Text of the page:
Readers may last week have seen Meghan Markle reading to Prince Archie from a book Duck! Rabbit!
See the clip at:
The book, first published in 2009, is by Tom Lichtenheld and Amy Krouse Rosenthal. Lichtenheld’s website describes it as:
“A clever take on the age-old optical illusion: is it a duck or a rabbit? Depends on how you look at it! A smart, simple story that will make readers of all ages eager to take a side (and a subtle lesson for those who don't know when to let go of an argument), Duck! Rabbit! makes it easy to agree on one thing: reading it again!”
You will notice that the above comment refers to “the age old illusion”.
That illusion is over 100 years old and I was reminded that some years ago I had posted in Bytes on that illusion.
Following is a reprint of that post, plus some extra . . .
Sent to me by son Thomas
I love this cartoon.
The first time that I saw it I thought it to be another version of Napoleon’s observation that "Religious wars are basically people killing each other over who has the better imaginary friend."
I couldn’t understand, though, why the opposing army in the cartoon had the same emblem on their banners as that of the speaker so I simply assumed that the speaker was addressing his own ranks with the opposing army not shown.
Then I came across a different explanation that gave an even greater level and deeper meaning to the cartoon.
Note the following:
Here is the Duck God featured on the banners of the army in the above cartoon:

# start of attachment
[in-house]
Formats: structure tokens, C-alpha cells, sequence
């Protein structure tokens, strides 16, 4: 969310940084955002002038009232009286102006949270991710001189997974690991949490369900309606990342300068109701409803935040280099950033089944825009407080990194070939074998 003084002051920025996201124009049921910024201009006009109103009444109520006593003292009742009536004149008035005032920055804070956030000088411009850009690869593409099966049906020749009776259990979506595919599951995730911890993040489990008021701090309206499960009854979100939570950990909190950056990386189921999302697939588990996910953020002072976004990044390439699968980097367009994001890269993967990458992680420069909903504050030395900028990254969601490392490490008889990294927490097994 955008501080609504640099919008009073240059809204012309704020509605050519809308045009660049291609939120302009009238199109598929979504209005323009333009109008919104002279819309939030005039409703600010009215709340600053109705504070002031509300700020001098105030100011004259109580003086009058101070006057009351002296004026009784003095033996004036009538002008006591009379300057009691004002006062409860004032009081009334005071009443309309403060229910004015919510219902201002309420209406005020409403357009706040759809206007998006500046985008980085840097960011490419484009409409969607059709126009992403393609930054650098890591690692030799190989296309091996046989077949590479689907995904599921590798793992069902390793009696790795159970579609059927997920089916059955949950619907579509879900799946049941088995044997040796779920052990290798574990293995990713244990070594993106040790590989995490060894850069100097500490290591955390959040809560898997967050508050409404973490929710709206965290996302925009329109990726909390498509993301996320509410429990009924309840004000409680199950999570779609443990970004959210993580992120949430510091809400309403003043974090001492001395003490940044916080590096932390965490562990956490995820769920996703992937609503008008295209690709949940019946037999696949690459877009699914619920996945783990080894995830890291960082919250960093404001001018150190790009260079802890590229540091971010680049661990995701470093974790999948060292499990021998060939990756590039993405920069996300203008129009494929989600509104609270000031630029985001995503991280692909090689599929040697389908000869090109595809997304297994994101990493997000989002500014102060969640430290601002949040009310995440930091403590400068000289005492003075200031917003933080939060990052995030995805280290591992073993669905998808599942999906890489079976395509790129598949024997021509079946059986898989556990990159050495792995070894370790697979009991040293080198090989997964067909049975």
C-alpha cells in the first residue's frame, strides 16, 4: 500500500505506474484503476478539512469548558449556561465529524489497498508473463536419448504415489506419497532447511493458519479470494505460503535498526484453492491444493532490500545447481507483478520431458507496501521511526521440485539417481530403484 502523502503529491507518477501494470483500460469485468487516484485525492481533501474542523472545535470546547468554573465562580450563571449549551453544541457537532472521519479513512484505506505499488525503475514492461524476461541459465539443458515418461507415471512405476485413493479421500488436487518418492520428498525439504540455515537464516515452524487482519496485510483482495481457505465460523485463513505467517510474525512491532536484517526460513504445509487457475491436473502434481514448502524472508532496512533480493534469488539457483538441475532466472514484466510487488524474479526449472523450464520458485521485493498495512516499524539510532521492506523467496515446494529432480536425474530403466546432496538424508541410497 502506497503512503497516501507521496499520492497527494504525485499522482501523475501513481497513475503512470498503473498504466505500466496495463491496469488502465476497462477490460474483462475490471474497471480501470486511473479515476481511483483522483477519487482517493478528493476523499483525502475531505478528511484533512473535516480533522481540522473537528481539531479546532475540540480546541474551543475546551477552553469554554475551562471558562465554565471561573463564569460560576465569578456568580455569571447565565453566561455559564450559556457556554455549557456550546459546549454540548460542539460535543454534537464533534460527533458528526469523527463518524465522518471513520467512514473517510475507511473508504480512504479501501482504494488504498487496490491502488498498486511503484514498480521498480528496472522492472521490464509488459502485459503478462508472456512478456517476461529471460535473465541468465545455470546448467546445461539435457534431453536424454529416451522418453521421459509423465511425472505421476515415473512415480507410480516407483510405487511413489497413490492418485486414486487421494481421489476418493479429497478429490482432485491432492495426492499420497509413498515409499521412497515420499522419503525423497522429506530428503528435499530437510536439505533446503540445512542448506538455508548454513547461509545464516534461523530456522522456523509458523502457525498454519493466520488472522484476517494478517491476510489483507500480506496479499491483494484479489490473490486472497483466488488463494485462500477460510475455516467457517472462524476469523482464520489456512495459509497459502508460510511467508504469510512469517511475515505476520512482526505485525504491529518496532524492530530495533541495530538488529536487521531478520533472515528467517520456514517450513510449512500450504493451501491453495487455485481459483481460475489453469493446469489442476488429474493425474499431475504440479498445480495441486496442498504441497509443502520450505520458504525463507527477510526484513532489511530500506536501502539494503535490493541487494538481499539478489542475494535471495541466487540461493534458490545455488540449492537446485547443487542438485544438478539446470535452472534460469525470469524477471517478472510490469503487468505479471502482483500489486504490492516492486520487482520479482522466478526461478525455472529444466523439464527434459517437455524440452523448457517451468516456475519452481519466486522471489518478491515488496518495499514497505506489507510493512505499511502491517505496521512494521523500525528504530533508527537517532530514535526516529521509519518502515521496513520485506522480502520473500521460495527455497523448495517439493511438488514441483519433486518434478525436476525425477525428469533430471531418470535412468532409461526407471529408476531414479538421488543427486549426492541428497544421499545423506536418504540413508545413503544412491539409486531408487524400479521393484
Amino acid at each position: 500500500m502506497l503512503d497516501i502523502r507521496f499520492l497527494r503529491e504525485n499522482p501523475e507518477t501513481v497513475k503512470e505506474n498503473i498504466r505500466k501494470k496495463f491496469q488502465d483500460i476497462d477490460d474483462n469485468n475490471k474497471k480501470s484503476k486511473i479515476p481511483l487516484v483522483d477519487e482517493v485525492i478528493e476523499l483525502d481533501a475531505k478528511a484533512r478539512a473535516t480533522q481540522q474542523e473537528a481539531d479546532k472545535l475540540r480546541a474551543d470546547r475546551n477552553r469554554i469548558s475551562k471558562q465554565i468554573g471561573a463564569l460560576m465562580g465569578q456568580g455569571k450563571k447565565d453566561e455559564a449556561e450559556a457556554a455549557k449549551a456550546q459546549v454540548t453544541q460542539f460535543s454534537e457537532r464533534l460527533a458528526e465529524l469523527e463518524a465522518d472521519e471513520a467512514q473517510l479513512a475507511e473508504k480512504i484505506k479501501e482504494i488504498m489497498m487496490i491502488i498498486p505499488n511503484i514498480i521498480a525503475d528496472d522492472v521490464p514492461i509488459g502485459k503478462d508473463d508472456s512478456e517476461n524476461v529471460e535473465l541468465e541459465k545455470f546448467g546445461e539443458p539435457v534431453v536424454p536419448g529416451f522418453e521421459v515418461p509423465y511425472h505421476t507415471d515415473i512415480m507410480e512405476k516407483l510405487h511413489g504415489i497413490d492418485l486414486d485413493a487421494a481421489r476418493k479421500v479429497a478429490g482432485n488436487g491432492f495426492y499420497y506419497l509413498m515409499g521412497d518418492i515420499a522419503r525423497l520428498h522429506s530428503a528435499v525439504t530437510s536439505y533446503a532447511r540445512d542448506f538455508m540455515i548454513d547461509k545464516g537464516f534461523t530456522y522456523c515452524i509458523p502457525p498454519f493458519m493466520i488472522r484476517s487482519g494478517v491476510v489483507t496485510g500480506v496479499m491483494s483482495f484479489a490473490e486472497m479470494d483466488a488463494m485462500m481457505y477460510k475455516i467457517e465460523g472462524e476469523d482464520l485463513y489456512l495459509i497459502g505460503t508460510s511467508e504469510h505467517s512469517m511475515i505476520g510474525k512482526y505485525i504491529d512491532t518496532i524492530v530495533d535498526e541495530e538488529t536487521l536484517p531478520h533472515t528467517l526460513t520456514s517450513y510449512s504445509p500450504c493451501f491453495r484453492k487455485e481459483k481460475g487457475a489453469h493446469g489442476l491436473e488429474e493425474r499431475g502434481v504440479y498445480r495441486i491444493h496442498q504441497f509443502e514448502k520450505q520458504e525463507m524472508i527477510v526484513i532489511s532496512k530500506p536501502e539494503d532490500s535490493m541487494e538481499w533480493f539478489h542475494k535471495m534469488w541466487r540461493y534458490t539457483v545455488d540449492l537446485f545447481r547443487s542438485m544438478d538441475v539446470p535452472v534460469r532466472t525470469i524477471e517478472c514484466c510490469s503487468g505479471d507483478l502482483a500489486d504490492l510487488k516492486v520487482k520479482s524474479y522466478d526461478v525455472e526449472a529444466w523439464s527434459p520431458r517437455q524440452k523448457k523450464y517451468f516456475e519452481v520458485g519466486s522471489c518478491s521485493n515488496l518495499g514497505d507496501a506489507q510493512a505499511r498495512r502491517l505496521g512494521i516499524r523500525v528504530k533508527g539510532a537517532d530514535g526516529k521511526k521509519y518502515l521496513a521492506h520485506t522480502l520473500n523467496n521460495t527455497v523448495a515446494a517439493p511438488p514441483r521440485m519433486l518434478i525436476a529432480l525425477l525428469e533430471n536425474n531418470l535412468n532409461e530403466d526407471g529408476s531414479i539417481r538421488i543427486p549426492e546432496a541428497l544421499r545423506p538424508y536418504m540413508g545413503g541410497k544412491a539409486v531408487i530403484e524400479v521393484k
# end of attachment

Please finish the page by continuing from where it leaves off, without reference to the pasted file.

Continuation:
However, is it not also a rabbit looking upwards?
Look at these:
So what does that do to the cartoon?
Is the message of the cartoon that whether you see a duck or a rabbit depends on your perspective, much like the doctrines of religions?
You will have to work it out yourself from here, I will simply quote another comment from an anonymous author: "And on the 8th day God created a bunch of other religions. Just to fuck with mankind."
Additional content . . .
Some notes on the Rabbit-Duck illusion:
The earliest known version is an unattributed drawing from the 23 October 1892 issue of Fliegende Blätter, a German humour magazine. It was captioned "Welche Thiere gleichen einander am meisten?" ("Which animals are most like each other?"), with "Kaninchen und Ente" ("Rabbit and Duck") written underneath. Okay, not the funniest but when you think of side splitting humour, German culture doesn't immediately come to mind.
The image was used by psychologist Joseph Jastrow and then made famous by Ludwig Wittgenstein, who included it in his Philosophical Investigations as a means of describing two different ways of seeing: "seeing that" versus "seeing as”.
Whether one sees a rabbit or a duck, and how quickly, may correlate with sociological, biological and psychological factors. For example, Americans, both young and old, tend to see a bunny during Easter, and a bird/duck in October. Worthy of an Ig Nobel prize, that discovery.
It has also been posited that those who can more easily see both a duck and a rabbit are apt to be more creative.
More duck-rabbit images . . .
There’s even a brewery in North Carolina honouring the illusion . . .